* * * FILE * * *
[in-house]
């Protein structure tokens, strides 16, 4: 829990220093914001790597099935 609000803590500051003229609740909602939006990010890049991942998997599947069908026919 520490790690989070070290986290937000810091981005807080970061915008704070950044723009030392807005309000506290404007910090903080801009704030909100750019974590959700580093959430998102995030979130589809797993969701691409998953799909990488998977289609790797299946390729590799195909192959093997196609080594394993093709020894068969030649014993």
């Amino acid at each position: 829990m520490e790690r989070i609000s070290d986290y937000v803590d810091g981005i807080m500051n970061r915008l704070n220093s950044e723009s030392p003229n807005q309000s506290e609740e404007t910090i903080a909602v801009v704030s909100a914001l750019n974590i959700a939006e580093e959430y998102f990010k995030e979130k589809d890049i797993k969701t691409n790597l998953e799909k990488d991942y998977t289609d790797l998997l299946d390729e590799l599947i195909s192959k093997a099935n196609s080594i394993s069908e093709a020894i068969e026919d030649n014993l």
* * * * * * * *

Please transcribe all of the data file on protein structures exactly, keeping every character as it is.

[in-house]
């Protein structure tokens, strides 16, 4: 829990220093914001790597099935 609000803590500051003229609740909602939006990010890049991942998997599947069908026919 520490790690989070070290986290937000810091981005807080970061915008704070950044723009030392807005309000506290404007910090903080801009704030909100750019974590959700580093959430998102995030979130589809797993969701691409998953799909990488998977289609790797299946390729590799195909192959093997196609080594394993093709020894068969030649014993």
């Amino acid at each position: 829990m520490e790690r989070i609000s070290d986290y937000v803590d810091g981005i807080m500051n970061r915008l704070n220093s950044e723009s030392p003229n807005q309000s506290e609740e404007t910090i903080a909602v801009v704030s909100a914001l750019n974590i959700a939006e580093e959430y998102f990010k995030e979130k589809d890049i797993k969701t691409n790597l998953e799909k990488d991942y998977t289609d790797l998997l299946d390729e590799l599947i195909s192959k093997a099935n196609s080594i394993s069908e093709a020894i068969e026919d030649n014993l």